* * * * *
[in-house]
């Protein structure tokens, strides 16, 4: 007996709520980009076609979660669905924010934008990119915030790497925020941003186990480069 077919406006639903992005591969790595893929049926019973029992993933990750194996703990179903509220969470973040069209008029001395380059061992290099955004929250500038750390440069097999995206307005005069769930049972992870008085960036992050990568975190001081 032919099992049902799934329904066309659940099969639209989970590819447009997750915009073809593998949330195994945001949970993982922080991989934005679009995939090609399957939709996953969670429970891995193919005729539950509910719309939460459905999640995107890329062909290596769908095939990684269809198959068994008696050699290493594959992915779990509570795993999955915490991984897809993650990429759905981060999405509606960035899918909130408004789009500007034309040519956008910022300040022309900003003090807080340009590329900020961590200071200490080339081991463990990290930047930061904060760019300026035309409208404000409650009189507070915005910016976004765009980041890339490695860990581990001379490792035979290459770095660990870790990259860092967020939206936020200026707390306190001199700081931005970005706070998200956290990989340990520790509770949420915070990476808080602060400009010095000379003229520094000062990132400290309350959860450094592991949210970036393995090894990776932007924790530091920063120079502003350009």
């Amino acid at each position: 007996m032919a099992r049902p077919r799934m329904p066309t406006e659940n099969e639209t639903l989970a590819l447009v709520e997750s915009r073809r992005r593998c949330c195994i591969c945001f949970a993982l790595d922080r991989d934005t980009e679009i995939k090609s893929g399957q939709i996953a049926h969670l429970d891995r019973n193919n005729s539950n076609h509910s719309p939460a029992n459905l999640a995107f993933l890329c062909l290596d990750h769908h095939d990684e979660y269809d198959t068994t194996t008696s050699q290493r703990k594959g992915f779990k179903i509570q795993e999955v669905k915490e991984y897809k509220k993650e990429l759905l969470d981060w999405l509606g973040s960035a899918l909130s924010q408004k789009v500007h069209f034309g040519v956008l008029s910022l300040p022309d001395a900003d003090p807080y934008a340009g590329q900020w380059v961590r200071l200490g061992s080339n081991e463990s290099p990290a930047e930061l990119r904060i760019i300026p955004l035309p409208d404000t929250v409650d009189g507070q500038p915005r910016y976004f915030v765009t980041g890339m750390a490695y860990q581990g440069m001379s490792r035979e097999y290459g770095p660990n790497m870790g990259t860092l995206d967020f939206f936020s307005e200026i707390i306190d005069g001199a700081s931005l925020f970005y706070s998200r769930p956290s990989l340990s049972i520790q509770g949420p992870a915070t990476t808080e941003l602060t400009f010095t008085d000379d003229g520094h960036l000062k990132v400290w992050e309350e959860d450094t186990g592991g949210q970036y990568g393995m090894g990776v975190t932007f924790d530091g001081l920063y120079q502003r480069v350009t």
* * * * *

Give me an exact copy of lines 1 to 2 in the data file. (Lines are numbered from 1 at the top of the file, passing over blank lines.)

[in-house]
């Protein structure tokens, strides 16, 4: 007996709520980009076609979660669905924010934008990119915030790497925020941003186990480069 077919406006639903992005591969790595893929049926019973029992993933990750194996703990179903509220969470973040069209008029001395380059061992290099955004929250500038750390440069097999995206307005005069769930049972992870008085960036992050990568975190001081 032919099992049902799934329904066309659940099969639209989970590819447009997750915009073809593998949330195994945001949970993982922080991989934005679009995939090609399957939709996953969670429970891995193919005729539950509910719309939460459905999640995107890329062909290596769908095939990684269809198959068994008696050699290493594959992915779990509570795993999955915490991984897809993650990429759905981060999405509606960035899918909130408004789009500007034309040519956008910022300040022309900003003090807080340009590329900020961590200071200490080339081991463990990290930047930061904060760019300026035309409208404000409650009189507070915005910016976004765009980041890339490695860990581990001379490792035979290459770095660990870790990259860092967020939206936020200026707390306190001199700081931005970005706070998200956290990989340990520790509770949420915070990476808080602060400009010095000379003229520094000062990132400290309350959860450094592991949210970036393995090894990776932007924790530091920063120079502003350009």